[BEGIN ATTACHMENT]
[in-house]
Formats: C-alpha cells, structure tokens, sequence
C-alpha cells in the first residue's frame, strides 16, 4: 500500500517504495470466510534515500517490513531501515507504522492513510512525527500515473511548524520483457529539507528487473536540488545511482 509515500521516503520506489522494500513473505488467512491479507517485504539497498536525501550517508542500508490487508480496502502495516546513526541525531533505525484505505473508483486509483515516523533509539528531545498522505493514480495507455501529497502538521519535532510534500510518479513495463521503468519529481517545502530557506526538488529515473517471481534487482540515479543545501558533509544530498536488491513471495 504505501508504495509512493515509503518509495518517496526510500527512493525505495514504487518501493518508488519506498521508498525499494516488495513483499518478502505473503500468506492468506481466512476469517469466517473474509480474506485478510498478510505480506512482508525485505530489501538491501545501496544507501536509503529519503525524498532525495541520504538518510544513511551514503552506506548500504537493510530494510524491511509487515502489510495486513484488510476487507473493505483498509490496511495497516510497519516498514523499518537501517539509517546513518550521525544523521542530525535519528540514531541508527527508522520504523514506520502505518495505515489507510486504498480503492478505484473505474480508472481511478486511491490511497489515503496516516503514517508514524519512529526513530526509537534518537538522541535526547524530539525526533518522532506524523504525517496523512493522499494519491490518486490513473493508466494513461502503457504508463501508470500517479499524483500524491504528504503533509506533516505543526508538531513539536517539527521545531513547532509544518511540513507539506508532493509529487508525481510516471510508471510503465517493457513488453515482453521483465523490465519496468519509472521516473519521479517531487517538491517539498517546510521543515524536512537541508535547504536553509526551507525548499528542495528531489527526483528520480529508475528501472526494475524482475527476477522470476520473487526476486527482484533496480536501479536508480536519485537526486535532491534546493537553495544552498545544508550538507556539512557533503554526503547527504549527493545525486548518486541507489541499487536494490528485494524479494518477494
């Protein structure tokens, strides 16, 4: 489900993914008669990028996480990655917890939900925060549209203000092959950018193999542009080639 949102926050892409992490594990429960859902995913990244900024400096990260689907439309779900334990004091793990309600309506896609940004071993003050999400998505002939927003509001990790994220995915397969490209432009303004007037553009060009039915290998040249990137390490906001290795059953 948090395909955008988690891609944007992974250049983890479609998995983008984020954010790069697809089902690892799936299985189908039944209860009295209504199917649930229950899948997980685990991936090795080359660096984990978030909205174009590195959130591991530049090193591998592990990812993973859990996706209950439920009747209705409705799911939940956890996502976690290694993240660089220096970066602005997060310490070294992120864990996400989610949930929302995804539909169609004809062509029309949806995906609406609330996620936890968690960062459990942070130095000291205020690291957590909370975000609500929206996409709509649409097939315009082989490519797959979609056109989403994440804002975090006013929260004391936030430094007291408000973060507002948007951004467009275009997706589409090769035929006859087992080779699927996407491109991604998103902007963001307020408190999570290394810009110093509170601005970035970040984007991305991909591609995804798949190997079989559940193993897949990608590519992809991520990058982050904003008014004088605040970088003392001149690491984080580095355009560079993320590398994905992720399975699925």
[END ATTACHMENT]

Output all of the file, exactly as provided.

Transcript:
[in-house]
Formats: C-alpha cells, structure tokens, sequence
C-alpha cells in the first residue's frame, strides 16, 4: 500500500517504495470466510534515500517490513531501515507504522492513510512525527500515473511548524520483457529539507528487473536540488545511482 509515500521516503520506489522494500513473505488467512491479507517485504539497498536525501550517508542500508490487508480496502502495516546513526541525531533505525484505505473508483486509483515516523533509539528531545498522505493514480495507455501529497502538521519535532510534500510518479513495463521503468519529481517545502530557506526538488529515473517471481534487482540515479543545501558533509544530498536488491513471495 504505501508504495509512493515509503518509495518517496526510500527512493525505495514504487518501493518508488519506498521508498525499494516488495513483499518478502505473503500468506492468506481466512476469517469466517473474509480474506485478510498478510505480506512482508525485505530489501538491501545501496544507501536509503529519503525524498532525495541520504538518510544513511551514503552506506548500504537493510530494510524491511509487515502489510495486513484488510476487507473493505483498509490496511495497516510497519516498514523499518537501517539509517546513518550521525544523521542530525535519528540514531541508527527508522520504523514506520502505518495505515489507510486504498480503492478505484473505474480508472481511478486511491490511497489515503496516516503514517508514524519512529526513530526509537534518537538522541535526547524530539525526533518522532506524523504525517496523512493522499494519491490518486490513473493508466494513461502503457504508463501508470500517479499524483500524491504528504503533509506533516505543526508538531513539536517539527521545531513547532509544518511540513507539506508532493509529487508525481510516471510508471510503465517493457513488453515482453521483465523490465519496468519509472521516473519521479517531487517538491517539498517546510521543515524536512537541508535547504536553509526551507525548499528542495528531489527526483528520480529508475528501472526494475524482475527476477522470476520473487526476486527482484533496480536501479536508480536519485537526486535532491534546493537553495544552498545544508550538507556539512557533503554526503547527504549527493545525486548518486541507489541499487536494490528485494524479494518477494
């Protein structure tokens, strides 16, 4: 489900993914008669990028996480990655917890939900925060549209203000092959950018193999542009080639 949102926050892409992490594990429960859902995913990244900024400096990260689907439309779900334990004091793990309600309506896609940004071993003050999400998505002939927003509001990790994220995915397969490209432009303004007037553009060009039915290998040249990137390490906001290795059953 948090395909955008988690891609944007992974250049983890479609998995983008984020954010790069697809089902690892799936299985189908039944209860009295209504199917649930229950899948997980685990991936090795080359660096984990978030909205174009590195959130591991530049090193591998592990990812993973859990996706209950439920009747209705409705799911939940956890996502976690290694993240660089220096970066602005997060310490070294992120864990996400989610949930929302995804539909169609004809062509029309949806995906609406609330996620936890968690960062459990942070130095000291205020690291957590909370975000609500929206996409709509649409097939315009082989490519797959979609056109989403994440804002975090006013929260004391936030430094007291408000973060507002948007951004467009275009997706589409090769035929006859087992080779699927996407491109991604998103902007963001307020408190999570290394810009110093509170601005970035970040984007991305991909591609995804798949190997079989559940193993897949990608590519992809991520990058982050904003008014004088605040970088003392001149690491984080580095355009560079993320590398994905992720399975699925």